Prime Minister Netanyahu sent cabinet secretary Yossi Fuchs to tell Haredi party leaders, rabbis and thought leaders to try and calm the Haredi public and prevent clashes with the protestors.
President Isaac Herzog called for protestors to act responsibly and to avoid acts that would lead to more hate and the widening of rifts in the country.
Herzog emphasized that especially at the beginning of the holiday season there are opportunities to create respectful discourse and pay deeper attention to fears and concerns of the other side.
National Unity party chairman Benny Gantz joined the call to calm the spirits, saying "I call on the residents of Bnei Brak and the demonstrators who intend to come to the city today, to behave respectfully to each other, not to harm each other's way of life and to remember that in the end - we are all brothers, and it should remain that way."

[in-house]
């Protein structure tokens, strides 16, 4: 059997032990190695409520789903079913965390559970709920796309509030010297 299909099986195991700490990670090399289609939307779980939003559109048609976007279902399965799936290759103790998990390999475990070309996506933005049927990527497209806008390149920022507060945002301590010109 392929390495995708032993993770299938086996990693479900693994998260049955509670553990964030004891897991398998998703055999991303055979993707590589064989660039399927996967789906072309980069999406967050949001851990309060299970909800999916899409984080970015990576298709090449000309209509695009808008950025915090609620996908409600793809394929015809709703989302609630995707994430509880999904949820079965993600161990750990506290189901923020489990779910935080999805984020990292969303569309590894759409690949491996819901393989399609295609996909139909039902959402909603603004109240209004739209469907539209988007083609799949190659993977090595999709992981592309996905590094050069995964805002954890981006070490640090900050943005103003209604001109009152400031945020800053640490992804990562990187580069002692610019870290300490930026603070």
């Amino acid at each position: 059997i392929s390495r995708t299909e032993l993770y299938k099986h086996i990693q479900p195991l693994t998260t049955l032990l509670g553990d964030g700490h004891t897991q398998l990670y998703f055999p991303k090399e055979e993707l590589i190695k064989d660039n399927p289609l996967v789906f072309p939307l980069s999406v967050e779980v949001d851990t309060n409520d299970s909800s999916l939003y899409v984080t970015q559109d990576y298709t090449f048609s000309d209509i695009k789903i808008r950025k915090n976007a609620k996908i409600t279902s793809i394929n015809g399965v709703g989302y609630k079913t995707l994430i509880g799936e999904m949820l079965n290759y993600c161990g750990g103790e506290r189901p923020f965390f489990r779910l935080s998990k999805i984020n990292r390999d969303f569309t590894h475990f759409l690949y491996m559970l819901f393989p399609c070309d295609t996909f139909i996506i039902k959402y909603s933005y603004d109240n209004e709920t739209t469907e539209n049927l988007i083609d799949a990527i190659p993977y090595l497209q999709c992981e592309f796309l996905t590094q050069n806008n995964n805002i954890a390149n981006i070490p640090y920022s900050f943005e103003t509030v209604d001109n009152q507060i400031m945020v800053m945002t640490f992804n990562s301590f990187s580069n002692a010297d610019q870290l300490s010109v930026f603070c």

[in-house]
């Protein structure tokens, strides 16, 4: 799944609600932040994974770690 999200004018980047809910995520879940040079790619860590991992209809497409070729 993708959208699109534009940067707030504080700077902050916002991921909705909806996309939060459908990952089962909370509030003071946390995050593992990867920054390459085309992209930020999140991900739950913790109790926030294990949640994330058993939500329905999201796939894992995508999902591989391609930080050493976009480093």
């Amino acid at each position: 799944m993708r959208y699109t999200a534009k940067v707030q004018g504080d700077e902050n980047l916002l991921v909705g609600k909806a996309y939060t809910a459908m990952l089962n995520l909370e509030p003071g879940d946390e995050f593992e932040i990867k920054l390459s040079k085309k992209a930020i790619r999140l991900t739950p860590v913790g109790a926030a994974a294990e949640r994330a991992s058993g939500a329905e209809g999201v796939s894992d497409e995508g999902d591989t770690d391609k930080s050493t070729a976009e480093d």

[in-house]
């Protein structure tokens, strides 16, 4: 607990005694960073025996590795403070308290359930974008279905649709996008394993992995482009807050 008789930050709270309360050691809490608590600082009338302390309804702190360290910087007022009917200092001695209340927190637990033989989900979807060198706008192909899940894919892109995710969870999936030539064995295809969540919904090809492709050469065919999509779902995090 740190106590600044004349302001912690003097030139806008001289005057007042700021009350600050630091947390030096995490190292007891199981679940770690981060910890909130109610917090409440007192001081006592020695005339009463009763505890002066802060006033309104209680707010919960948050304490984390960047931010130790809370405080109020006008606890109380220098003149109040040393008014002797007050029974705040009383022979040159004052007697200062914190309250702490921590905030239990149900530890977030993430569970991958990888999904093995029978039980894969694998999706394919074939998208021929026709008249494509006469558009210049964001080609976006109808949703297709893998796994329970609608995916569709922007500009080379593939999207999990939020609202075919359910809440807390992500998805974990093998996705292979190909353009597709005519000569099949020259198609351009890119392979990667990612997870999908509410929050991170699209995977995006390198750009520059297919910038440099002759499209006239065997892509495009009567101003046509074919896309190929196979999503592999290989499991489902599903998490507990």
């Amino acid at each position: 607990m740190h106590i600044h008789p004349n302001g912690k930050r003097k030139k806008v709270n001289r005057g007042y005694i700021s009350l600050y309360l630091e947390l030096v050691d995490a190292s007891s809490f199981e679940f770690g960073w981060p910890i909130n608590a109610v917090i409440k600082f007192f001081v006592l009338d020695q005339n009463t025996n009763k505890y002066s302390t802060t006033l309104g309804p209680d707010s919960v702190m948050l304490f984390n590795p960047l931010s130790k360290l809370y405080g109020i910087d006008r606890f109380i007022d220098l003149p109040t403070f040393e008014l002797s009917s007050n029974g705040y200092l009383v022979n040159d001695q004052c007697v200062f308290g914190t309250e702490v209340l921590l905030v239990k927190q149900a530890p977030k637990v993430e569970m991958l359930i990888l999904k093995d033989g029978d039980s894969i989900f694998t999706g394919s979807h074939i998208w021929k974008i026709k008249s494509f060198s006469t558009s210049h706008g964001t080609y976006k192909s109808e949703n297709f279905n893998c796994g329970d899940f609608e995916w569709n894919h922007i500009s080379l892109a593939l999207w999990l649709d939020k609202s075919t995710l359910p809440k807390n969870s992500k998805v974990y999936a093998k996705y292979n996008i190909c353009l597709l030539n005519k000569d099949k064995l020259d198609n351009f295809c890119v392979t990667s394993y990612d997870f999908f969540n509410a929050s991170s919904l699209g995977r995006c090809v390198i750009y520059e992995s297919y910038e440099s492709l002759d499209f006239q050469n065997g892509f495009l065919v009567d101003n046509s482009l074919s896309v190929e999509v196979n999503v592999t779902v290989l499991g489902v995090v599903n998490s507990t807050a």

The protest organizers explained the reasons for their protest in the Haredi city ahead of the demonstration, accusing Haredi politicians of being among the leaders of the 'coup.'
"It seems that after years of status quo, the ultra-orthodox leadership has declared war on us, the liberal public.Therefore, tomorrow we will arrive en masse in Bnei Brak, the city where most of the ultra-Orthodox leadership lives, to tell them - that's it," they added.
Around 300 protestors began their march to Bnei Brak, starting from the Ramat Gan stadium parking lot. Hundreds of police officers were positioned along the expected route to prevent friction with local residents.
Protest organizers handed out helmets to the protestors, while some of the residents of Bnei Brak opened a stand offering refreshments to "our brothers from Tel Aviv," according to Walla!
Fireworks were launched on the protest march from a building facing the route of the march.
Around 10 p.m., the march ended and the police announced that streets that had been closed off, were opened for traffic again.